Quebec often leads the way. Right now, to tell you the truth, I envy my colleague, with whom I have been in contact throughout the pandemic. I think it is certainly in the country's interest to ensure that a position of this nature exists on a permanent basis. Obviously, if it needs to be enshrined in legislation, that's a decision for parliamentarians, not for me. But I can tell you that many of the scientists and of our international counterparts would welcome it.
    Thank you very much, Ms. Nemer.
    I obviously want to ask you a question related to the pandemic. You mentioned it in my first question.
    I am trying to understand why Canada, a G7 country, is the only one that has not been able to produce vaccines, and therefore has not been self-sufficient in producing the COVID‑19 vaccine.
    Producing a vaccine is obviously not an overnight process. Vaccines have been produced by consortia of universities and companies whose work has been going on for some time. First, a potential vaccine is developed and then it is produced.
    In the case of Canada, it was clear that we did not have the capacity to produce vaccines in large quantities, as our facilities were very limited for this type of production. Moreover, these facilities were already being used for the production of other vaccines, including for influenza. I think we have learned our lesson. I think the government has taken note, given the investments it has made in vaccines and therapies.
    I believe that, in the coming years, we must not forget the trauma we have experienced. In other words, we cannot take a piecemeal approach. We will have to make a serious commitment to health security and continue to do so.


    Thank you, Ms. Nemer—


     Thank you very much. That's six minutes.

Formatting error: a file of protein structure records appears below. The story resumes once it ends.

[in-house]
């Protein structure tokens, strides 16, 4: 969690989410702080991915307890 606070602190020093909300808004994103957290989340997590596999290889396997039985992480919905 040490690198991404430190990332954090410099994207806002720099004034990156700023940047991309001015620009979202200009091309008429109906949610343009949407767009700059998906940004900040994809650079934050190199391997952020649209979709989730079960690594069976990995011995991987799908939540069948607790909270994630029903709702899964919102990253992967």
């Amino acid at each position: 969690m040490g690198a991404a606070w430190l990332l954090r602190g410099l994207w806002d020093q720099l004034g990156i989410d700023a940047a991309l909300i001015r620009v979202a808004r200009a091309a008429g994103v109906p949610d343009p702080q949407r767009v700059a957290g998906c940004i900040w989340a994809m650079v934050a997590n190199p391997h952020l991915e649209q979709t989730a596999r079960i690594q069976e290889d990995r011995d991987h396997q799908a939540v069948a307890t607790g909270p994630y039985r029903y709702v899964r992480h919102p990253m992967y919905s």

Thank you, Mr. Chair.


    We're now moving to Mr. Cannings.
    Thank you both for being here tonight. It is a historic occasion to have a committee on science and research in Canada. It's wonderful to be here at the initial meeting and to have two people such as yourselves before us. I wish we had hours and hours to talk to you.
    I met with Dr. Runte a couple of weeks ago, so I'm going to start with Dr. Nemer. I have so many questions here.
    Both of you talked about the competition in terms of science and young scientists that Canada has with other countries, the amount of investment in the U.K. and the U.S.A. The U.S.A. is putting out an idea for $250 billion in science and research investment.
    When I talk to young scientists, especially in fields that require a large amount of expensive equipment—and this refers to Dr. Runte's field—they are drawn inexorably to the United States because there's just a very limited amount of that in Canada.
     Dr. Nemer, you mentioned that Canada had to prioritize science in our economic strategies. I translated that as meaning we have to spend a lot more money. I wonder if you have any ballpark figure there. Would one-tenth of what the U.S. is planning on spending, $25 billion, be what we need to do, perhaps over a number of years? What would make the biggest impact to get Canada on the right track where the federal government is actually putting a good amount of money into science and research that will drive our economy forward in these years?
     Mr. Chair, Canada is a member of the G7. We are a developed country. We are one of the greatest countries in the world. I think it would be expected and normal for Canada's investment in discovery and innovation to be above the average of similar countries, whether they are G7 or OECD countries. Therefore, we do have a rough target there and we need a path towards that target.
    That said, in terms of keeping the young researchers and scientists in Canada, we need to recognize that we have to create for them diverse job opportunities. They're not all going to go to universities. In fact, even the majority of Ph.D.s don't end up being university professors. What we need to have more of in the country are science-based industries and a science-based economy. Just because we are rich in natural resources doesn't mean we can't do it. In fact, many of the latest technologies, whether AI, robotics or quantum, can have an amazing effect on our sectors, whether it's agriculture, natural resources or even mining.
    It's a combination of both. Once we have these industries, these innovative industries, they themselves also will be investing in research and will help pull us up again.
    You just mentioned a rough target in relation to the G7 or OECD. I assume that's in ratio to GDP.
    Do you have an idea of what that rough target might be, where we are or where we should be?
    I have looked recently. I'm sorry, I don't remember exactly where we are, but it has been mentioned that we are not in the position where we want to be.
    I'm more than happy to provide the committee with these exact numbers afterwards. I'm sorry, but I don't want to be misquoted.